Since my blog entry on XtremIO last month, I have continued to work with an XtremIO storage array to drive snapshot and volume management commands. XtremIO has proven to be quite modern and sensible when it comes to management utilities, providing a few different intuitive solutions such as the GUI and REST API.
The logical constructs for the system make a lot of sense, with many familiar terms: volumes, snapshots, luns, consistency groups and initiators. Command verbs such as create, add, list, and delete makes management quick and easy too. But there is one command, Snapshot refresh, which is handled in a way that may be unfamiliar to those who have expertise with other arrays. Snapshot refresh with XtremIO is quite clever, fast, and easy to drive once you know the command required. Let’s take a look at how this works.
How a “Restore” is done in XtremIO
In many hard disk or partial-flash storage arrays, you will find software for creating snapshots which involves a source volume and a target volume or snapshot which is either pre-defined or created automatically. Creating a volume could take seconds or minutes, and when used for a snapshot the volume will contain pointers to the data represented by the point in time of the snapshot. When it is time to do a restore operation, a common technique is to have the data from that point in time copied back to the source volume, while access to that data during copying is provided through the snapshot’s pointer. Simply, you can think of a typical restore as being a copy from a volume which holds snapshot data back to the original volume.
On the XtremIO, users can go back to the point in time represented by a snapshot, but the action is a bit different than a restore. Because the XtremIO is an all-flash array and stores metadata entirely in memory, snapshot creation is instantaneous. Due to this, rather than running a copy operation to restore data from a snapshot to a volume, to “restore” from a snapshot you instead create a new snapshot, and set identifying information. With this operation, the snapshot that is associated with the point-in-time you want gets the SCSI ID and NAA of the source volume such that the hosts will see the data change while believing it is on the same volume.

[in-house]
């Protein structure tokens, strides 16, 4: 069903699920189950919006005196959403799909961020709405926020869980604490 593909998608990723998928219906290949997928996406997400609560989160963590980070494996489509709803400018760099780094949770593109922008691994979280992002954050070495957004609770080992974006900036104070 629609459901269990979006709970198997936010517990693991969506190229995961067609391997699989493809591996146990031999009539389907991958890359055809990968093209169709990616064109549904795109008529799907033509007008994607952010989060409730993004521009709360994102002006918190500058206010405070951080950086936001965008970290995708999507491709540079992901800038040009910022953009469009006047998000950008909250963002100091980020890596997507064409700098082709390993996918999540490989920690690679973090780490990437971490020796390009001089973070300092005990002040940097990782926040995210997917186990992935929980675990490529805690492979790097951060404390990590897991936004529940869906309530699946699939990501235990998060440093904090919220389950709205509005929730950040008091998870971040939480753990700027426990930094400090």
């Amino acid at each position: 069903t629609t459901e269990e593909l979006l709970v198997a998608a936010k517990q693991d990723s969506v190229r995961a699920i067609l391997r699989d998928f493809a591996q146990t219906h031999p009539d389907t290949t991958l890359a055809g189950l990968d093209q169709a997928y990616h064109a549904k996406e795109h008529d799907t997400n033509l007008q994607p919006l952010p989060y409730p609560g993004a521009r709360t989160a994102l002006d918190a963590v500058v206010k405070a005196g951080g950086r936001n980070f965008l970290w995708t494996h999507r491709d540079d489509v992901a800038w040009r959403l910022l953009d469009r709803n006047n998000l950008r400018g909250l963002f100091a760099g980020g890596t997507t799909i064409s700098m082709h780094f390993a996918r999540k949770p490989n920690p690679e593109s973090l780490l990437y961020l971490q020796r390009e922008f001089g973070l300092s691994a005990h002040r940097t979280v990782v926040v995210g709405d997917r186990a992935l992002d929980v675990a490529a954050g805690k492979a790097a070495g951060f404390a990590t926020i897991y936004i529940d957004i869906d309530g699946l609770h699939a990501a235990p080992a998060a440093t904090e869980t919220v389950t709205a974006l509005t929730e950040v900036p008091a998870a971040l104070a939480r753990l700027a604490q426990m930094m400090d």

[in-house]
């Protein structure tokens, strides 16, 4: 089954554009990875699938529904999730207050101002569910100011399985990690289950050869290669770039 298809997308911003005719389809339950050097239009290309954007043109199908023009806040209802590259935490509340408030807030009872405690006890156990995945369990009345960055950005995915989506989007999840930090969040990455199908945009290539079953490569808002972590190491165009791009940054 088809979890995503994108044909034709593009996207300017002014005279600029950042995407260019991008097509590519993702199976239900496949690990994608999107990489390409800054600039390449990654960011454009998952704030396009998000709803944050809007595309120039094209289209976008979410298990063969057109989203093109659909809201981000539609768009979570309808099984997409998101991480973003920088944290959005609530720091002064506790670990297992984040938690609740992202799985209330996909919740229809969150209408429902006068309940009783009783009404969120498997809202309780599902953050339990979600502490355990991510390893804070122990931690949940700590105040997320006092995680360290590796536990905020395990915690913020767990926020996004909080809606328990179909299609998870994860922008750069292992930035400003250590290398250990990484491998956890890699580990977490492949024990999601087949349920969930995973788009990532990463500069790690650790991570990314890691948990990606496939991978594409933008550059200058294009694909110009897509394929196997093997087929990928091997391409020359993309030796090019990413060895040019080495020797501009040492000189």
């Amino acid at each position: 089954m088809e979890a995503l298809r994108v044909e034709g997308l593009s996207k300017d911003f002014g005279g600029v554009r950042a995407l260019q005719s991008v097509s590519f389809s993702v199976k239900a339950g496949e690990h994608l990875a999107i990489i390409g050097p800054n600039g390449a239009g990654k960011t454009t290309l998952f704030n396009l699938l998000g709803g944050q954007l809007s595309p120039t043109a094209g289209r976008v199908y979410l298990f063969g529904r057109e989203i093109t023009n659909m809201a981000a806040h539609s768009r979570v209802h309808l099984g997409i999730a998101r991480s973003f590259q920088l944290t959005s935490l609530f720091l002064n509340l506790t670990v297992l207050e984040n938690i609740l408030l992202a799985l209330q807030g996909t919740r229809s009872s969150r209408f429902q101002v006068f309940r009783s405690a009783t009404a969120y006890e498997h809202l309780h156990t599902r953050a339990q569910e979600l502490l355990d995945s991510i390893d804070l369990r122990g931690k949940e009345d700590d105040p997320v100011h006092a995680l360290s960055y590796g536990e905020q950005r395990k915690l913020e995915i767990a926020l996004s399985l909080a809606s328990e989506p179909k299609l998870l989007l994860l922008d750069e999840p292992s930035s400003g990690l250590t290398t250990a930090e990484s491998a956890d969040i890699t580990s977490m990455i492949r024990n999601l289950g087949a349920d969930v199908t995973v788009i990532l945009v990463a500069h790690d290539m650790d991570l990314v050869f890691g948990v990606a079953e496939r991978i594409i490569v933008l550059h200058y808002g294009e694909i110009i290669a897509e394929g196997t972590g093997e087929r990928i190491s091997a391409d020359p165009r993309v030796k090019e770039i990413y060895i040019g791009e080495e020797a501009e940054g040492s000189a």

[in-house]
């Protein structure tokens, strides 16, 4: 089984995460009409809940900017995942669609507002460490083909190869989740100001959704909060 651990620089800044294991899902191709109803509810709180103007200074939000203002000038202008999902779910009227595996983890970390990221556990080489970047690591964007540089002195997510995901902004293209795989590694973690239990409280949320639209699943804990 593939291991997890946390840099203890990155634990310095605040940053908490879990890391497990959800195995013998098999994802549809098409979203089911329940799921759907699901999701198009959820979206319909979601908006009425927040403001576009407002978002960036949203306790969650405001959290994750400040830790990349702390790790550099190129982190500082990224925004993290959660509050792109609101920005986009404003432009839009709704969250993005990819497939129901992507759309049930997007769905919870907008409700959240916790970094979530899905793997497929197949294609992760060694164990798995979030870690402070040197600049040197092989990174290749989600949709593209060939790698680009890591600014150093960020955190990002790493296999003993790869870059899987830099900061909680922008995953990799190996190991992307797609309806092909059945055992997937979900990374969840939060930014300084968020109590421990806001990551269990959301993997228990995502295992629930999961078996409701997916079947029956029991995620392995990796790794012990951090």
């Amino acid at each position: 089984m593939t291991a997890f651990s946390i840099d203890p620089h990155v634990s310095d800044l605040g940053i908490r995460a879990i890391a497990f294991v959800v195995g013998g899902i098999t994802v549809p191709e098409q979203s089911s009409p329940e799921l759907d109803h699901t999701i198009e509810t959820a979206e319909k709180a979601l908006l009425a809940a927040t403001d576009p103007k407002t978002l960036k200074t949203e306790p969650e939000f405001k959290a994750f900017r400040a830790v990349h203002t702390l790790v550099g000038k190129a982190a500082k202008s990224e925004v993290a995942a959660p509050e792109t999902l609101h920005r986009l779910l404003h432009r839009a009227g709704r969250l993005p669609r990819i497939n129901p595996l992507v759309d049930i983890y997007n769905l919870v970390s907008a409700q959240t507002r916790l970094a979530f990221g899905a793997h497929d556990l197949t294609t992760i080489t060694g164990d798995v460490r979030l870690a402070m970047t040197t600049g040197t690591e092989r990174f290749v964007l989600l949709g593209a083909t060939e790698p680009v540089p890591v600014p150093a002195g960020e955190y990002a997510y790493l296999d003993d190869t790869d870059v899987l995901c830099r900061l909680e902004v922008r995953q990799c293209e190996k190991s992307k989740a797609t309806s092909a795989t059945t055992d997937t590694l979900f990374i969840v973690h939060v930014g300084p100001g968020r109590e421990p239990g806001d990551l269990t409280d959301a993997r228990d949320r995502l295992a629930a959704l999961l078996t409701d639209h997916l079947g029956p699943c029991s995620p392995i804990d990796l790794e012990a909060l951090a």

Create Snapshot and Reassign
Whether using XtremIO’s REST API or CLI, the command and parameters are the same. Rather than calling a command such as “Snapshot Restore”, because the XtremIO creates a new snapshot and changes identifying information, the command to use is instead create-snapshot-and-reassign. Let’s look at the help output from the CLI on how to use this.
Similar in concept to a restore operation, we will be moving back to the data from a point-in-time, represented by a snapshot, by selecting which snapshot’s data we want with the “From” properties, and which volume’s identifying information we want with the “To” properties. When running create-snapshot-and-reassign you also get the added benefit of having the source data from right before the restore be preserved as another snapshot. If that is not needed, it can be automatically removed with the no-backup parameter.
Here’s an example of this same command (In the documentation it is also called Create Snapshot and Reassign) being used in the REST API.
POST https://<xtremio array>/api/json/v2/types/snapshots
Authorization: Basic YWRtaW46WHRyZW0xMA==
So, while the command’s name may be different from what you expect, as we “create” rather than “restore”, the naming makes sense when you consider what the operation actually does. In day-to-day use this task is no more complex than a restore operation from other arrays. Instead, you get lightening-fast volume refreshes and benefit from a new snapshot that holds the state of the volume from right before the refresh.